While investors who lost tons of money by directly investing in the Madoff Ponzi Scandal may be unable to recover any money from his firm, those whose funds were invested indirectly through money managers may be able to proceed under a negligence theory.
While money management isn’t the focus of this blog, negligence is. And in today’s New York Times there is a story (European Banks Tally Losses Linked to Fraud) of how “a team from Societe Generale’s investment bank here was sent to New York to perform some routine due diligence” and easily discovered that the numbers didn’t add up. That was in 2003.
And here is the money quote from the article, and the reason other money managers who blindly dumped tons of money on Madoff, may be facing significant lawsuits:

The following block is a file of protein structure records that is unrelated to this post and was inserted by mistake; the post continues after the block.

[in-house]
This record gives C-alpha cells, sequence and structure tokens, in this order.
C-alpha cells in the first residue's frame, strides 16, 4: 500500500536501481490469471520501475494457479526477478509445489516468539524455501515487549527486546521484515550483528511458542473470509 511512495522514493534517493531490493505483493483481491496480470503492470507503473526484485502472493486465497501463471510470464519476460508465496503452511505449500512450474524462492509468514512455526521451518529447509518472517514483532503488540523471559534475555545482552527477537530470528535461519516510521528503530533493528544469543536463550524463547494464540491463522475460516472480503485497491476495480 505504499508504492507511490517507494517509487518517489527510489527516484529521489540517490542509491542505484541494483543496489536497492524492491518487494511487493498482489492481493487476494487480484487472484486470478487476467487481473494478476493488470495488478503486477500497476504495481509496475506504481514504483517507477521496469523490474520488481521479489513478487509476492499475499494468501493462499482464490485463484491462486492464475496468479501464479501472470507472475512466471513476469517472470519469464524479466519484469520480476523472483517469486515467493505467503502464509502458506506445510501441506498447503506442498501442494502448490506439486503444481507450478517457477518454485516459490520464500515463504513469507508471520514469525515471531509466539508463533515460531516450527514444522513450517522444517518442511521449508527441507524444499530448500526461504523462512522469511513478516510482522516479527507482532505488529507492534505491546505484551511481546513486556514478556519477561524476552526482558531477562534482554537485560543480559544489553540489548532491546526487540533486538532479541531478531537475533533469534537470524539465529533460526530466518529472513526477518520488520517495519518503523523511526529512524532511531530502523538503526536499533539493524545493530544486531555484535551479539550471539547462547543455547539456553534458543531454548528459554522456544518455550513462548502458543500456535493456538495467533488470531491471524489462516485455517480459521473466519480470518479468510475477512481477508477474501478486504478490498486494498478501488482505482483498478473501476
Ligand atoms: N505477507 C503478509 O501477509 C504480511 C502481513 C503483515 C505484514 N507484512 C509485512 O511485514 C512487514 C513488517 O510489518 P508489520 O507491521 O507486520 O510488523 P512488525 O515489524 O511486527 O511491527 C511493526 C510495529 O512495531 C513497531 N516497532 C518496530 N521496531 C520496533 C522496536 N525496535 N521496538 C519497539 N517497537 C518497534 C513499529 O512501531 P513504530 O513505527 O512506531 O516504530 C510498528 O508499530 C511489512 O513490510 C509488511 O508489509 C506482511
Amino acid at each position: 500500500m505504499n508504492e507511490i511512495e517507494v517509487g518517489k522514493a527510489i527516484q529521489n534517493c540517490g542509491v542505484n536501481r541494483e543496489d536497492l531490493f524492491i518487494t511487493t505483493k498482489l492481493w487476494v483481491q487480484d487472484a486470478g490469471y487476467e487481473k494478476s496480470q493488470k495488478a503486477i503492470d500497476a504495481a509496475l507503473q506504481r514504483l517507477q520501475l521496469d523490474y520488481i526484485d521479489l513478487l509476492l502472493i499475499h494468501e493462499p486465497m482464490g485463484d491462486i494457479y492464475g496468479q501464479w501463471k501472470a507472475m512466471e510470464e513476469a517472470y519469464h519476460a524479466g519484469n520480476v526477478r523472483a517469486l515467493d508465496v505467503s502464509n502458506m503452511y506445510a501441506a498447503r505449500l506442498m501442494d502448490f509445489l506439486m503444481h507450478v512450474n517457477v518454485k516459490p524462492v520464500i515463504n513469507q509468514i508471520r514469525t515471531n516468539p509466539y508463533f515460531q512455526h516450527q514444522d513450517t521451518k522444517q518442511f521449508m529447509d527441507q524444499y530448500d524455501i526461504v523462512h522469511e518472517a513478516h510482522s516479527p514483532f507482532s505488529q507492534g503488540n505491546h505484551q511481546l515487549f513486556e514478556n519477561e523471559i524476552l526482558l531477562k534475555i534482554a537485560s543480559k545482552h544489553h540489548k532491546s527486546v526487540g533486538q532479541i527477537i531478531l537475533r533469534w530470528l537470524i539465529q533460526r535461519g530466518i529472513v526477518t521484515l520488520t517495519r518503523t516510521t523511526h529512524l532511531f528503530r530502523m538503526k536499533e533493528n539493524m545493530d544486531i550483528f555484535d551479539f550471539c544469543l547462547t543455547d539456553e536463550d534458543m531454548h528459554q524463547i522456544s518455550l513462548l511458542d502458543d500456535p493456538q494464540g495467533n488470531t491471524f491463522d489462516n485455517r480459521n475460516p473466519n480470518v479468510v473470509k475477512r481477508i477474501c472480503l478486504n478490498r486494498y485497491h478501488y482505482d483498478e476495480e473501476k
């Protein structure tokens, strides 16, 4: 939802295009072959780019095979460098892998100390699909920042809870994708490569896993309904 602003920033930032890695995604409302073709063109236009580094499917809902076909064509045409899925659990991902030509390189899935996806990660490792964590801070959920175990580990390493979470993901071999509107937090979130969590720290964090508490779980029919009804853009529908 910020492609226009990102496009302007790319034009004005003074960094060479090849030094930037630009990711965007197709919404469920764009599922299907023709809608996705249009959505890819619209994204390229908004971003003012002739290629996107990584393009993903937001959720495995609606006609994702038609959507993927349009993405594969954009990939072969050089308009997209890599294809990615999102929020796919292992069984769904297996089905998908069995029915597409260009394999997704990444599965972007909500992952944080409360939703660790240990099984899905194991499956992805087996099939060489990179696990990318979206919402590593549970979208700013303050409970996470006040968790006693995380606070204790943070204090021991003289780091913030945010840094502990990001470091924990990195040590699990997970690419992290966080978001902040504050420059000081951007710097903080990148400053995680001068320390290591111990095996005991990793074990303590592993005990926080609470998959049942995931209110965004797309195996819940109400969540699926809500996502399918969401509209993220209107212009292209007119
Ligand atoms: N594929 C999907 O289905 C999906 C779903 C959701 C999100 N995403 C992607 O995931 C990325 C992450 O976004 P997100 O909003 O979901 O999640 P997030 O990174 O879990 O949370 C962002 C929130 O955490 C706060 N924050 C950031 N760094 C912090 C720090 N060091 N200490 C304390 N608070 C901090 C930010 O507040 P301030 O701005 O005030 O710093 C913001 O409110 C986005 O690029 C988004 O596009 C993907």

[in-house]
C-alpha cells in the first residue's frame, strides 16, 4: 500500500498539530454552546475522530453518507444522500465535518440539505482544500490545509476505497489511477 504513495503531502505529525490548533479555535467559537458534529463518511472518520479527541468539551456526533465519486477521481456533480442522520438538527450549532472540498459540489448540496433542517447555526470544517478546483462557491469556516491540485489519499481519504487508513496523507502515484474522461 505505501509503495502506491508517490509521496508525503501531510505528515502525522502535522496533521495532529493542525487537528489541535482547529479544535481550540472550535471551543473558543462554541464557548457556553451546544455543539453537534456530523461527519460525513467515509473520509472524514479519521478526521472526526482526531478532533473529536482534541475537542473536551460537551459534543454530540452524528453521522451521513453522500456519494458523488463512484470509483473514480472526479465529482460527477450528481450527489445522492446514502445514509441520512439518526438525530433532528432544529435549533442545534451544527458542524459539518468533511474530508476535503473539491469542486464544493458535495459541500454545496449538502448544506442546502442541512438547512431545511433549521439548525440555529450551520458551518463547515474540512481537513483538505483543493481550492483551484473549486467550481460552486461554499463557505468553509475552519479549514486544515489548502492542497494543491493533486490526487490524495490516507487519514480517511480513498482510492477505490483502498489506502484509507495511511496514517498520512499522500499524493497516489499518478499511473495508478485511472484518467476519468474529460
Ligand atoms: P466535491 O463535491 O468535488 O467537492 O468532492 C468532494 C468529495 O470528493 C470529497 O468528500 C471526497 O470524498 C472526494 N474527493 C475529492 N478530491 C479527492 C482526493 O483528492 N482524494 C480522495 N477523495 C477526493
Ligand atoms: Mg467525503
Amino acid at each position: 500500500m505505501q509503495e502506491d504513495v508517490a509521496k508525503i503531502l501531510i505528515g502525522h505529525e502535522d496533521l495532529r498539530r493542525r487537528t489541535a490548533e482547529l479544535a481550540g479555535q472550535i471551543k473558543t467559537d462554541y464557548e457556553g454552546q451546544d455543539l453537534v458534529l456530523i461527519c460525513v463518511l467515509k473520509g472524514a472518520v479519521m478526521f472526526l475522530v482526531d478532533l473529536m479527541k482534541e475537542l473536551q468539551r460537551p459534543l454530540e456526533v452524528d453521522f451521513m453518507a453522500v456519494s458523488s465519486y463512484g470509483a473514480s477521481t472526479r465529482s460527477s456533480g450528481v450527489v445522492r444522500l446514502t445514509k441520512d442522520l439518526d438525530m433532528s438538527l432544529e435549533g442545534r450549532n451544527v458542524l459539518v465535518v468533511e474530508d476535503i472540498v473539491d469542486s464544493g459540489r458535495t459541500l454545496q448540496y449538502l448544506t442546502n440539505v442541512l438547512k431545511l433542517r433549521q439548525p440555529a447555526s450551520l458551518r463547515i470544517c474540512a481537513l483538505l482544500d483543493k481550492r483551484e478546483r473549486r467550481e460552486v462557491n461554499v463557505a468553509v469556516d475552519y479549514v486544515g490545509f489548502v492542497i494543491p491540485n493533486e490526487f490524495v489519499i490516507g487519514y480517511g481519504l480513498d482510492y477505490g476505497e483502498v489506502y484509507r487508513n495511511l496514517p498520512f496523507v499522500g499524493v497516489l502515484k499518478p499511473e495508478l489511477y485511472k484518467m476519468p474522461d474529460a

The red flags at Mr. Madoff‘s firm were so obvious, said one banker with direct knowledge of the case, that Societe Generale” didn‘t hesitate [to blacklist the firm]. It was very strange.”
If they were obvious to this bank, why weren’t they obvious to others? This would help to drive a stake through the heart of a defense that Madoff was so crafty that no reasonable investigator would have found the fraud.
A phrase comes to mine: due diligence. Or lack thereof.
- Potential Madoff Litigation Ropes in More Lawyers (AmLawDaily)
- Hedge funds failed to spot Madoff risks (Business Week)
- Madoff fraud: “Deep pockets, look out” (Olson @ Point of Law)
- NY Law School Races to Court, Sues Merkin Over Madoff Investments (Slater @ WSJ Law Blog)
Another legal issue, into which I have not looked, is the exposure of those who got their money out. Here’s something from The Big Money, Madoff Madness. The issue is fraudulent conveyances and how far back a bankruptcy court can go. And against whom. And then there are the tax implications.
# posted by Blogger Joe Garland : December 17, 2008 2:16 PM